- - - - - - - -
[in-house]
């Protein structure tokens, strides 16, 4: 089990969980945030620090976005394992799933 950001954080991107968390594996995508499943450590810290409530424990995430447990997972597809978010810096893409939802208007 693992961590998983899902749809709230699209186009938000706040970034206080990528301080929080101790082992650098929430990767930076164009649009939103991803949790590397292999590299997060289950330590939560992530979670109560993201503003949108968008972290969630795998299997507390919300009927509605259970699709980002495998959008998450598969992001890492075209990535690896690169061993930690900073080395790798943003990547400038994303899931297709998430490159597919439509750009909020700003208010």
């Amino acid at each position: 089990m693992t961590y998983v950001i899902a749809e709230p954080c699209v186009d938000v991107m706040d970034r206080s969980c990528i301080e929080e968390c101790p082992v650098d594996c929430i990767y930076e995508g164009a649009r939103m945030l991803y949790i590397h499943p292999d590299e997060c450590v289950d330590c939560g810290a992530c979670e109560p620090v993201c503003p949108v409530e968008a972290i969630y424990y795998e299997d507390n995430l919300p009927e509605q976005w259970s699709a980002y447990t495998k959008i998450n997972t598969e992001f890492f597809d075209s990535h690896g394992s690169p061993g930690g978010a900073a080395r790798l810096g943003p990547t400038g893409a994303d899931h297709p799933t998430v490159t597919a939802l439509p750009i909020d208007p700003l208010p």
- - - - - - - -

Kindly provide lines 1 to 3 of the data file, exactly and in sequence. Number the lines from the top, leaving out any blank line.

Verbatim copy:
[in-house]
């Protein structure tokens, strides 16, 4: 089990969980945030620090976005394992799933 950001954080991107968390594996995508499943450590810290409530424990995430447990997972597809978010810096893409939802208007 693992961590998983899902749809709230699209186009938000706040970034206080990528301080929080101790082992650098929430990767930076164009649009939103991803949790590397292999590299997060289950330590939560992530979670109560993201503003949108968008972290969630795998299997507390919300009927509605259970699709980002495998959008998450598969992001890492075209990535690896690169061993930690900073080395790798943003990547400038994303899931297709998430490159597919439509750009909020700003208010």
């Amino acid at each position: 089990m693992t961590y998983v950001i899902a749809e709230p954080c699209v186009d938000v991107m706040d970034r206080s969980c990528i301080e929080e968390c101790p082992v650098d594996c929430i990767y930076e995508g164009a649009r939103m945030l991803y949790i590397h499943p292999d590299e997060c450590v289950d330590c939560g810290a992530c979670e109560p620090v993201c503003p949108v409530e968008a972290i969630y424990y795998e299997d507390n995430l919300p009927e509605q976005w259970s699709a980002y447990t495998k959008i998450n997972t598969e992001f890492f597809d075209s990535h690896g394992s690169p061993g930690g978010a900073a080395r790798l810096g943003p990547t400038g893409a994303d899931h297709p799933t998430v490159t597919a939802l439509p750009i909020d208007p700003l208010p």